Car shoe sales are a great way to earn extra cash or grab a bargain.

With inflation hitting 6.2% and households facing the biggest drop in living standards on record, we all need to be more resourceful when it comes to finances.


Two experts – pictured here Kate McCabe – share their tips on selling car boots to help you save moneyCredit: Kate McCabe

So Holly Mead asked two experts to share their car starting tips to help you save money.

Follow their advice to help ease the pressure.

5 tips for sellers

ARRIVE EARLY: Charge the car the night before so you won’t be tempted to jump out when the alarm goes off.

You can leave earlier if you are ready to leave, which means you can win the best location on the site.

You can leave earlier if you are ready to leave, which means you can win the best location on the site.


You can leave earlier if you are ready to leave, which means you can win the best location on the site.Credit: Getty
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Kate McCabe, a 42-year-old car trunk sales veteran, says: “Take spare change, bags, blankets, a table to display your items, and bubble wrap or newspaper if you’re selling. something breakable.”

The full-time mother-of-one from Norfolk can earn up to £250 from a single sale.

SEPARATE TREASURY WASTE: Before the sale, check if you can earn more on eBay and Facebook Marketplace.

Buyers are often looking for brand names to sell on, but you may be able to make even more money by selling them online.

Don’t waste time putting price tags on each item.

Kate says: “You can save time by grouping similarly priced products together with a sign saying ‘Everything for £1’, for example. »

Don’t reject an article just because you don’t like it.

Kate says: “You’ll be amazed at what sells, even if you think it’s rubbish. Just take it.”

MAKE IT CHEAP AND JOYFUL: Your stand’s appearance could make people more likely to browse. . . but that does not necessarily mean being skillful and professional.

Kate feels that looking like an amateur could work to your advantage, explaining: “Buyers might think you have a cheaper stand and they can get a good deal.”

Arrange clothes on a blanket rather than hanging them from a rod, she says.

Keep a supply of bags ready for shoppers.

BE FRIENDLY: People buy people, the saying goes, so strike up a conversation with anyone browsing your stall or ask them if they’re looking for something in particular.

Kate says, “If you talk to people, they’re more compelled to buy from you.

“If you create a buzz around your stand, people will come in fear of missing out on a good deal.”

Don’t be afraid to haggle. Being flexible on pricing means you’re more likely to sell your products.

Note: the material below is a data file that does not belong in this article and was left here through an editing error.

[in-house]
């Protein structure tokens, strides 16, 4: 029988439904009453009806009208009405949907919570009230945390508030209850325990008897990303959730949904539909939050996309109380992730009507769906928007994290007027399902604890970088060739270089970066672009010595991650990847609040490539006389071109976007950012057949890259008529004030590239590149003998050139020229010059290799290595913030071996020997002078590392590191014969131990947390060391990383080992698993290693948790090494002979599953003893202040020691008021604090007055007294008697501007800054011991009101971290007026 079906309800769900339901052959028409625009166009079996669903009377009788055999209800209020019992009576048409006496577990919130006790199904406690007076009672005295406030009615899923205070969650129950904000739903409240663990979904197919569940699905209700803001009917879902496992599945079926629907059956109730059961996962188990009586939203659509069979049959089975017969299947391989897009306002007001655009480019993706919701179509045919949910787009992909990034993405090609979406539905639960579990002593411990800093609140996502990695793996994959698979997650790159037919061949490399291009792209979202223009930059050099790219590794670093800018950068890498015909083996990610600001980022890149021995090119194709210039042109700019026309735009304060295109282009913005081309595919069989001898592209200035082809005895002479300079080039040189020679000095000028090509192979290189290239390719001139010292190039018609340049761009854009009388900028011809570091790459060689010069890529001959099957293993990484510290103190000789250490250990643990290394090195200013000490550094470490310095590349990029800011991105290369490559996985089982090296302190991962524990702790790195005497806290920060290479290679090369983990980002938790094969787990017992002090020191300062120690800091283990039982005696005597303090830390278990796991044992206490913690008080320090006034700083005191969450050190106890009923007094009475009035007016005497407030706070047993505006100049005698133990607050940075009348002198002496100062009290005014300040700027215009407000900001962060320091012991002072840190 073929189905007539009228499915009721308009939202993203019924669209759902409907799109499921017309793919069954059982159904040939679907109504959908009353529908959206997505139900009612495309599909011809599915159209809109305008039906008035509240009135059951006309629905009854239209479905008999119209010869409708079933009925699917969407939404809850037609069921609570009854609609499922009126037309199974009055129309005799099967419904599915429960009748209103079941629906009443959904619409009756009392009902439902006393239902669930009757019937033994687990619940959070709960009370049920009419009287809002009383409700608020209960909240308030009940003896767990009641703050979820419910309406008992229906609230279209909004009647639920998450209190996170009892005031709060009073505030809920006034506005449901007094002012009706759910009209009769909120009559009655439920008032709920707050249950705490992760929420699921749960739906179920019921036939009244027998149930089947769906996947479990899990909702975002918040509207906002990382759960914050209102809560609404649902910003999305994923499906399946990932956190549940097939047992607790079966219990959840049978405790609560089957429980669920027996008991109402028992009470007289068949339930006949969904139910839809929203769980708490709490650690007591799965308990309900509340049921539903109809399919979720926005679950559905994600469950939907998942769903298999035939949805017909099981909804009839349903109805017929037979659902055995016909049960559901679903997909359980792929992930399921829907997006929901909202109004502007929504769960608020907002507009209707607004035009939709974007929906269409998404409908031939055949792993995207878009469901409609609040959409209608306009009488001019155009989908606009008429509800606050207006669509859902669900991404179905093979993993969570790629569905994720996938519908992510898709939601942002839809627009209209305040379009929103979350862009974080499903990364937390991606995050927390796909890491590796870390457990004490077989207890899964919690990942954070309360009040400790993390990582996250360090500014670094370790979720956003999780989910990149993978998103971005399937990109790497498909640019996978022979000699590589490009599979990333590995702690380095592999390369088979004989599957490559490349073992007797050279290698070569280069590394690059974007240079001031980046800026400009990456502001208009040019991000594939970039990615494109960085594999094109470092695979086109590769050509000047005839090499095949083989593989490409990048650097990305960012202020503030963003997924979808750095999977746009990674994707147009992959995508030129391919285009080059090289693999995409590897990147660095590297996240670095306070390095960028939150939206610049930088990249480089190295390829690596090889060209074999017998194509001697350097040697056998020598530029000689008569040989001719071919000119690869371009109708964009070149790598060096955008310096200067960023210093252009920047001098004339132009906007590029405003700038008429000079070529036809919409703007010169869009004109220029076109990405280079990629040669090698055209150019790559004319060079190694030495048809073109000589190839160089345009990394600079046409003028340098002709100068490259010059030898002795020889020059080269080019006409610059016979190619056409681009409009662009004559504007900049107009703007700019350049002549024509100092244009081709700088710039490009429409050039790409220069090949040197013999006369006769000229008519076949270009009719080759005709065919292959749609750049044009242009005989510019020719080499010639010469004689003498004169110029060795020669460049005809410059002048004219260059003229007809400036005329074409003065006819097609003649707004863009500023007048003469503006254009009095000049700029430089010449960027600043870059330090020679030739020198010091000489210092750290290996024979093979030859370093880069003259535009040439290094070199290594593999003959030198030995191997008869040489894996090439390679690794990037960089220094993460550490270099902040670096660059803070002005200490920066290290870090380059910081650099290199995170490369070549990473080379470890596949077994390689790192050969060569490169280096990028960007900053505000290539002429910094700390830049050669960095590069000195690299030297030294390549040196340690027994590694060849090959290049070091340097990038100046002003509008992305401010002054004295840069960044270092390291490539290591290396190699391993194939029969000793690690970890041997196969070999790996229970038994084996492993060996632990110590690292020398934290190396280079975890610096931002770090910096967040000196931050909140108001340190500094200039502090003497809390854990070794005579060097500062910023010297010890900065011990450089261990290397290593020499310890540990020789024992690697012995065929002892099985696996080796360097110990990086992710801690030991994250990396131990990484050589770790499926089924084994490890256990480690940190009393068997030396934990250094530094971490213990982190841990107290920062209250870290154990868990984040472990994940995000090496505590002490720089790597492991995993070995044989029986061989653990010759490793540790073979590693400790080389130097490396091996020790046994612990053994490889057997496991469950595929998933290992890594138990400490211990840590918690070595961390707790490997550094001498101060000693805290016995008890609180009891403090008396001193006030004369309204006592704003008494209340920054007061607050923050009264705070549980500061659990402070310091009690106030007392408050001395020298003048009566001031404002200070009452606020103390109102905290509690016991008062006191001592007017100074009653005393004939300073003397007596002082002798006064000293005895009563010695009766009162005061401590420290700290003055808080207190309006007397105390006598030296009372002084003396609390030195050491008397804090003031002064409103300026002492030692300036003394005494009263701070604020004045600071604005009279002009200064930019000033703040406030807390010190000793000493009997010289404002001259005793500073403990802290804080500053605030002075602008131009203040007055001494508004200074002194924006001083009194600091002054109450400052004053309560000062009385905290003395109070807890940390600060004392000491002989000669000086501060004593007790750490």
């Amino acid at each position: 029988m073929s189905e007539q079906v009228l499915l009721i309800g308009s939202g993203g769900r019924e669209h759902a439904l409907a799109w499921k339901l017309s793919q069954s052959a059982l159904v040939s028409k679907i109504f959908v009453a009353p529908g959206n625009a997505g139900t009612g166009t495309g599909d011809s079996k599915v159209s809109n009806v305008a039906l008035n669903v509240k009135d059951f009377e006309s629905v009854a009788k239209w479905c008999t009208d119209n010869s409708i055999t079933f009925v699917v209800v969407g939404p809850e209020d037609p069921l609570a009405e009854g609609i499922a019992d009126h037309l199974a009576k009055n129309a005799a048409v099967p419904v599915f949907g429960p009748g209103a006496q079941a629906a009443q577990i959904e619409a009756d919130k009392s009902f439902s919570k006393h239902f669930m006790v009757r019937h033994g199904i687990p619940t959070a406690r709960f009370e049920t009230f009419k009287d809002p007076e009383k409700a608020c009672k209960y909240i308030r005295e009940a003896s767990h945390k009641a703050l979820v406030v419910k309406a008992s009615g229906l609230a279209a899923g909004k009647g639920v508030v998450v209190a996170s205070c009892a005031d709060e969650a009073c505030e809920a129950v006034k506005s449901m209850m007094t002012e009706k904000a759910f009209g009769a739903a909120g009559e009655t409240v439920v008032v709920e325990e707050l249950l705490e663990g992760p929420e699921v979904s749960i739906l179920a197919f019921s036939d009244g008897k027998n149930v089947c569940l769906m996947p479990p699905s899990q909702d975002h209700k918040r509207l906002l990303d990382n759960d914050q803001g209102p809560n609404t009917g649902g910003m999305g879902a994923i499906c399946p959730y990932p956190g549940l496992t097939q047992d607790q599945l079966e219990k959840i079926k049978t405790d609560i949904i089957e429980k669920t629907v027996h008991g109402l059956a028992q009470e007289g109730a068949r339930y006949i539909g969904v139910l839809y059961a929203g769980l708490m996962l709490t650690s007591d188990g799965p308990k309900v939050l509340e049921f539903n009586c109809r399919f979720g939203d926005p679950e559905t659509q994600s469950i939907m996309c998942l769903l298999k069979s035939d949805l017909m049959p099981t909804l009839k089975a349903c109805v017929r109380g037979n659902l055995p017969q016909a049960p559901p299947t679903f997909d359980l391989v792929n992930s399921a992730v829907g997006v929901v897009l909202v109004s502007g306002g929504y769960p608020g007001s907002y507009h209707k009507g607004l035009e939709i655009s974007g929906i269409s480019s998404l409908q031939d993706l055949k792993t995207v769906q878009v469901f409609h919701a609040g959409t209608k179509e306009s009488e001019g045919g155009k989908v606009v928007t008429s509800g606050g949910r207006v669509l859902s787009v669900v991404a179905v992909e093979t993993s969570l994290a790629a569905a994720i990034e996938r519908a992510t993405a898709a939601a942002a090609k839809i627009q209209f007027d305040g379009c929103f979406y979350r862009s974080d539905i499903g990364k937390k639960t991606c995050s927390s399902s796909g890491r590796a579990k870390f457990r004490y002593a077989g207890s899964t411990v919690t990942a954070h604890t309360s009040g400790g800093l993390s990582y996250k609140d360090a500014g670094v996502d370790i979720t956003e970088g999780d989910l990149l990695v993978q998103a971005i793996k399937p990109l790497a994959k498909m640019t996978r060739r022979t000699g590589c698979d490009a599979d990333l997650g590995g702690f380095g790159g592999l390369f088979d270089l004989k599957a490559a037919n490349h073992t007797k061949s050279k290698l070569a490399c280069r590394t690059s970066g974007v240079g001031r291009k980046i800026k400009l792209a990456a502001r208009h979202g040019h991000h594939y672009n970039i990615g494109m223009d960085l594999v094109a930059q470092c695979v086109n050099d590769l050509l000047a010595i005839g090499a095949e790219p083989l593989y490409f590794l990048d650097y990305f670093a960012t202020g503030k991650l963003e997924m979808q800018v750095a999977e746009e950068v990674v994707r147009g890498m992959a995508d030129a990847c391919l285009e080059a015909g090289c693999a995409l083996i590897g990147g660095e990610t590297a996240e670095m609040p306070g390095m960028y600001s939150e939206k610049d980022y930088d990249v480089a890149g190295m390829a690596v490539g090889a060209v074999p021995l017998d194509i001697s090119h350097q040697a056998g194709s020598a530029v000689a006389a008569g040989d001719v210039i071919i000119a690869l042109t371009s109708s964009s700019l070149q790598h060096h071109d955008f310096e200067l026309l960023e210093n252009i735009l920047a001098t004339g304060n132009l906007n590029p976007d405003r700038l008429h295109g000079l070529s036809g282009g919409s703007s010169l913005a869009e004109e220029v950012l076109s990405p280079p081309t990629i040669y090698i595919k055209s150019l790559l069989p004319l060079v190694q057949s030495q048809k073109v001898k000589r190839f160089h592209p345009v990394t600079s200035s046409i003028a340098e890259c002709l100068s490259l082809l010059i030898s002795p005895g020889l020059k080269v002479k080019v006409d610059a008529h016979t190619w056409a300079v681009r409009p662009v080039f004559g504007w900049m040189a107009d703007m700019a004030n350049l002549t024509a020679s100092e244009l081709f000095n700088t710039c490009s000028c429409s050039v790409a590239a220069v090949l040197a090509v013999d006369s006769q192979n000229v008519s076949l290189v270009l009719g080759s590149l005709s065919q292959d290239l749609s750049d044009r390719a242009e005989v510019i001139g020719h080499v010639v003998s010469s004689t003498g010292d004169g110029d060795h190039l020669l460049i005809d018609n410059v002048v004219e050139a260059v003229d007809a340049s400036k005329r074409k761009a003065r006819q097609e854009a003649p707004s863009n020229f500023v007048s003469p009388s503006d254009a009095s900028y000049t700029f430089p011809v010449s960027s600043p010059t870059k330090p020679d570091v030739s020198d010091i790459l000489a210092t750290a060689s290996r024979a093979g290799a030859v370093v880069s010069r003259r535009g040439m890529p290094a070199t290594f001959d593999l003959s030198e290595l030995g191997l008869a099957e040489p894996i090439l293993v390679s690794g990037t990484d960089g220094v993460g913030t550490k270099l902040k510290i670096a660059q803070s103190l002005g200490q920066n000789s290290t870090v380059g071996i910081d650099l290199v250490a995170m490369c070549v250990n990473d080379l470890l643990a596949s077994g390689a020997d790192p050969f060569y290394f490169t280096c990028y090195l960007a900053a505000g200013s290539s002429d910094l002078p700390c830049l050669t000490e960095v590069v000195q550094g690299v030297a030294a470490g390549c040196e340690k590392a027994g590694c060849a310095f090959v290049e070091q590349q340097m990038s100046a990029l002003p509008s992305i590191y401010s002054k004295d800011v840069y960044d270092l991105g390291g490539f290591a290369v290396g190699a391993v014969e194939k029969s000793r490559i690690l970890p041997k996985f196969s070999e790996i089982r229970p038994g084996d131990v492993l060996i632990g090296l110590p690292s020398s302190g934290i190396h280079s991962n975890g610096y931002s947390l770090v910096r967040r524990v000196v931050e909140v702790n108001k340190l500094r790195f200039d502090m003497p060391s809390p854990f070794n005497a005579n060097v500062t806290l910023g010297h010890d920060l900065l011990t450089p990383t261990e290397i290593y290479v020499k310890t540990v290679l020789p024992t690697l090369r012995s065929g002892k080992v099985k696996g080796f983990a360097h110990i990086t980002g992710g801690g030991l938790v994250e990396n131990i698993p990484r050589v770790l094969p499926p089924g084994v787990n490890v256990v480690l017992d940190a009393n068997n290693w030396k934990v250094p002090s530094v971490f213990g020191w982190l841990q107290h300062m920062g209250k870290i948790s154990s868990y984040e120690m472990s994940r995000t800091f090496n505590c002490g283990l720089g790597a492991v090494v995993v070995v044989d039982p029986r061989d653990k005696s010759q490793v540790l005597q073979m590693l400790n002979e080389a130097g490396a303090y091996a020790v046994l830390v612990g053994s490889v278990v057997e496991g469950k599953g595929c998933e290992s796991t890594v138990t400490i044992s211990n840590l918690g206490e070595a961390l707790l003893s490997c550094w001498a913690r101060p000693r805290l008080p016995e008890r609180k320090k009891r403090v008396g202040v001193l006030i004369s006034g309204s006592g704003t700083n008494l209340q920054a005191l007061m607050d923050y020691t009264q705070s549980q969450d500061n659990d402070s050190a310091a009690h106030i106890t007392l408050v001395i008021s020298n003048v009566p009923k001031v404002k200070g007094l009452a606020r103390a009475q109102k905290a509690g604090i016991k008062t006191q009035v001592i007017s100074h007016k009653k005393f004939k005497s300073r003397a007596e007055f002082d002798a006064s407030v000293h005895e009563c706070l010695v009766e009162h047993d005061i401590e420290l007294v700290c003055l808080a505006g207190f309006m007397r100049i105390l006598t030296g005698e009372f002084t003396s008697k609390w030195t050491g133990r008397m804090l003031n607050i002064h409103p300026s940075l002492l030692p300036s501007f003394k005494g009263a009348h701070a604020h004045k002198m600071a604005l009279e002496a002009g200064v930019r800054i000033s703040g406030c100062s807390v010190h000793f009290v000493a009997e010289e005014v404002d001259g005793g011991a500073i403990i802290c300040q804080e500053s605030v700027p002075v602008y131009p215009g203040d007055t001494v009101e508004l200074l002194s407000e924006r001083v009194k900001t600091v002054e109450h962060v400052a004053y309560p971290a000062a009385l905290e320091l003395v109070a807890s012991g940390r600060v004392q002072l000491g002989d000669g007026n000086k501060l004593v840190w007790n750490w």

But you should have an idea of ​​the low you are ready to hit.

DON’T FORGET THE LEFTOVERS: If you can’t sell everything, you can always try again another day or at another garage sale.

If you don’t want to take your belongings home, you can donate them.

“Whatever is left, if it’s decent, take it to a charity shop,” Kate says.

Also consider alternatives such as eBay, Depop, and Vinted.

5 tips for buyers

DON’T WAIT TOO LATE: It’s not just sellers who need to get to car trunk sales early – buyers who arrive late will miss out on the best deals.

So find out what time the sale starts and go for the opening.

Sellers won't appreciate you handing them a £20 note to buy a 50p item


Sellers won’t appreciate you handing them a £20 note to buy a 50p itemCredit: Getty

Ellie Macsymons, Expert at, “You can also wait until the end of the event for another look around you.

“Sellers are whipping the items extremely low at this point just to get rid of them.”

ASK FOR A DISCOUNT: Don’t assume that the seller is offering you the best price. Many people are afraid to haggle, but that’s part of the fun.

So be polite and ask for a lower price – the worst the seller can do is say no.

One of Ellie’s best bargains was a £50 pair of Converse trainers, which she got for £2 by haggling over the price of a ten.

She says, “They were practically brand new. Just washed them and bought new laces for 50p. In stores they would have cost upwards of £50.

She suggests asking for a discount if you’re buying multiple items as well.

After all, the seller saves time by getting rid of several things at once.

Bring spare change: Sellers won’t appreciate you handing them a £20 note to buy a 50p item.

If you don’t have spare change, it will be even more difficult to haggle over items.

Ellie says, “Garden sales are a great place to spend all that loose change lying around in your car or in your pockets.

“You’ll also be doing the sellers a favor, who often receive notes for items that cost a pound.”

QUALITY, NOT QUANTITY: There is no refund policy at a garage sale – once you’ve purchased an item, it’s yours.

Ellie says, “Make sure there are no hidden defects on the item you buy. Spotting a defect before you buy could give you the opportunity to ask for a rebate.

On clothing, watch out for rips, missing buttons, and broken zippers. If you buy CDs or DVDs, check the disc for scratches.

It’s also important to be realistic – if you buy something for pennies, you might be willing to accept that it’s in less than perfect condition.

SELL ON: You may be able to resell the items you purchase for a profit. Have your phone handy and search websites such as Facebook Marketplace and eBay.

Look at the completed listings to get an idea of ​​the items sold.

Always set a budget when selling boots. Even if you only spend 50 pence at a time, it can add up quickly.

And remember, it’s only a bargain if you wanted the item anyway.